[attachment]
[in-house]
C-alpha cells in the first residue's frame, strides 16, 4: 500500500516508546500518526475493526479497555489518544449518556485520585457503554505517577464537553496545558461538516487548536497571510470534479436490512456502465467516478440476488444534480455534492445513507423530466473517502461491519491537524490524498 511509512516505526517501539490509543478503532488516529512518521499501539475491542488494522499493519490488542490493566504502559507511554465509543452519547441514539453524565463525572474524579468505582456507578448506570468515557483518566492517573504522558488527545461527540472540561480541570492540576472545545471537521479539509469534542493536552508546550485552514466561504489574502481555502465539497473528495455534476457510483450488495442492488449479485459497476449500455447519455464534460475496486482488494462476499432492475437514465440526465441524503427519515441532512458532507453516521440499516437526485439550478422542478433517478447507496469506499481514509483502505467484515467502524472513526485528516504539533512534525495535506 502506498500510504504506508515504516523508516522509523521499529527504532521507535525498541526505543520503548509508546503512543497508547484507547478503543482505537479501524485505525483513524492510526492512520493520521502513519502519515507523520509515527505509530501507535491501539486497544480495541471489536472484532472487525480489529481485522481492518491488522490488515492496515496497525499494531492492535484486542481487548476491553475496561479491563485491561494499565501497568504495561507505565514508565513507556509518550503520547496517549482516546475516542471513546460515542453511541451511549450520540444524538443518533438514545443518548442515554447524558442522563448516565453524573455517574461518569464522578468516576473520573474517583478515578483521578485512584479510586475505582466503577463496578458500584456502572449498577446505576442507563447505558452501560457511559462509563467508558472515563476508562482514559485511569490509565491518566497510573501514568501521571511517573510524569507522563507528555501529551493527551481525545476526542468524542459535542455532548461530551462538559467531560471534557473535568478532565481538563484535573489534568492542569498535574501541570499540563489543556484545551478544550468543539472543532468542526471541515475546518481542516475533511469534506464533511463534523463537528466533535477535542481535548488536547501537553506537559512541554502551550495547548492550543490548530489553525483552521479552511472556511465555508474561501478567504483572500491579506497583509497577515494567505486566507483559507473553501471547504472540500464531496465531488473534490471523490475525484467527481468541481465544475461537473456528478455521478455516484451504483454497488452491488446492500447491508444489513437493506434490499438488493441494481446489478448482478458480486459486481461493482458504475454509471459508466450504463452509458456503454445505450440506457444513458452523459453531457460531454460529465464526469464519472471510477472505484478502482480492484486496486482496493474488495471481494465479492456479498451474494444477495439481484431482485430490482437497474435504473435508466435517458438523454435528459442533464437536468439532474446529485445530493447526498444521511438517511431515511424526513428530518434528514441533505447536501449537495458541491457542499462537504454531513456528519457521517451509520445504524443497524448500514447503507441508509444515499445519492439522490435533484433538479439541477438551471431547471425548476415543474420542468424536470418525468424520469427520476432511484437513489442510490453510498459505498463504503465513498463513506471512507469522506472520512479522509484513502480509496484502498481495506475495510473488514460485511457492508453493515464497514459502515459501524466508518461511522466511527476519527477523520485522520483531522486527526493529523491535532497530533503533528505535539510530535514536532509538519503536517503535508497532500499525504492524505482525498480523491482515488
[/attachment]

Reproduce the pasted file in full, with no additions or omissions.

[in-house]
C-alpha cells in the first residue's frame, strides 16, 4: 500500500516508546500518526475493526479497555489518544449518556485520585457503554505517577464537553496545558461538516487548536497571510470534479436490512456502465467516478440476488444534480455534492445513507423530466473517502461491519491537524490524498 511509512516505526517501539490509543478503532488516529512518521499501539475491542488494522499493519490488542490493566504502559507511554465509543452519547441514539453524565463525572474524579468505582456507578448506570468515557483518566492517573504522558488527545461527540472540561480541570492540576472545545471537521479539509469534542493536552508546550485552514466561504489574502481555502465539497473528495455534476457510483450488495442492488449479485459497476449500455447519455464534460475496486482488494462476499432492475437514465440526465441524503427519515441532512458532507453516521440499516437526485439550478422542478433517478447507496469506499481514509483502505467484515467502524472513526485528516504539533512534525495535506 502506498500510504504506508515504516523508516522509523521499529527504532521507535525498541526505543520503548509508546503512543497508547484507547478503543482505537479501524485505525483513524492510526492512520493520521502513519502519515507523520509515527505509530501507535491501539486497544480495541471489536472484532472487525480489529481485522481492518491488522490488515492496515496497525499494531492492535484486542481487548476491553475496561479491563485491561494499565501497568504495561507505565514508565513507556509518550503520547496517549482516546475516542471513546460515542453511541451511549450520540444524538443518533438514545443518548442515554447524558442522563448516565453524573455517574461518569464522578468516576473520573474517583478515578483521578485512584479510586475505582466503577463496578458500584456502572449498577446505576442507563447505558452501560457511559462509563467508558472515563476508562482514559485511569490509565491518566497510573501514568501521571511517573510524569507522563507528555501529551493527551481525545476526542468524542459535542455532548461530551462538559467531560471534557473535568478532565481538563484535573489534568492542569498535574501541570499540563489543556484545551478544550468543539472543532468542526471541515475546518481542516475533511469534506464533511463534523463537528466533535477535542481535548488536547501537553506537559512541554502551550495547548492550543490548530489553525483552521479552511472556511465555508474561501478567504483572500491579506497583509497577515494567505486566507483559507473553501471547504472540500464531496465531488473534490471523490475525484467527481468541481465544475461537473456528478455521478455516484451504483454497488452491488446492500447491508444489513437493506434490499438488493441494481446489478448482478458480486459486481461493482458504475454509471459508466450504463452509458456503454445505450440506457444513458452523459453531457460531454460529465464526469464519472471510477472505484478502482480492484486496486482496493474488495471481494465479492456479498451474494444477495439481484431482485430490482437497474435504473435508466435517458438523454435528459442533464437536468439532474446529485445530493447526498444521511438517511431515511424526513428530518434528514441533505447536501449537495458541491457542499462537504454531513456528519457521517451509520445504524443497524448500514447503507441508509444515499445519492439522490435533484433538479439541477438551471431547471425548476415543474420542468424536470418525468424520469427520476432511484437513489442510490453510498459505498463504503465513498463513506471512507469522506472520512479522509484513502480509496484502498481495506475495510473488514460485511457492508453493515464497514459502515459501524466508518461511522466511527476519527477523520485522520483531522486527526493529523491535532497530533503533528505535539510530535514536532509538519503536517503535508497532500499525504492524505482525498480523491482515488